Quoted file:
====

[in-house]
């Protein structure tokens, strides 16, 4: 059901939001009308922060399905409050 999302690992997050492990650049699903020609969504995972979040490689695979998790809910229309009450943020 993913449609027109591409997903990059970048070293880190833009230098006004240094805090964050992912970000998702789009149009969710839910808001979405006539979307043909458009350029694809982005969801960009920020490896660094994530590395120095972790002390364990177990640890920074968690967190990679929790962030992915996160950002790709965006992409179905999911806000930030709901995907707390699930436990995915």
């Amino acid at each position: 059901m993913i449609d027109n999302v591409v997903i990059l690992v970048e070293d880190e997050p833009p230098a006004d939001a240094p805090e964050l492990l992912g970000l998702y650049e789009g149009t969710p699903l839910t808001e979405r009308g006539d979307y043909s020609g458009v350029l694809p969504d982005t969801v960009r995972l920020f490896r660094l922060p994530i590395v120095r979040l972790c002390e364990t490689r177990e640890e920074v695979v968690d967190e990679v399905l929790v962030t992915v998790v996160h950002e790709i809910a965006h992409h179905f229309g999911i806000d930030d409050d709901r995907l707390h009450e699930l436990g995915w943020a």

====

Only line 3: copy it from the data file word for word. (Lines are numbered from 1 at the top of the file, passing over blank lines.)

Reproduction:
């Amino acid at each position: 059901m993913i449609d027109n999302v591409v997903i990059l690992v970048e070293d880190e997050p833009p230098a006004d939001a240094p805090e964050l492990l992912g970000l998702y650049e789009g149009t969710p699903l839910t808001e979405r009308g006539d979307y043909s020609g458009v350029l694809p969504d982005t969801v960009r995972l920020f490896r660094l922060p994530i590395v120095r979040l972790c002390e364990t490689r177990e640890e920074v695979v968690d967190e990679v399905l929790v962030t992915v998790v996160h950002e790709i809910a965006h992409h179905f229309g999911i806000d930030d409050d709901r995907l707390h009450e699930l436990g995915w943020a």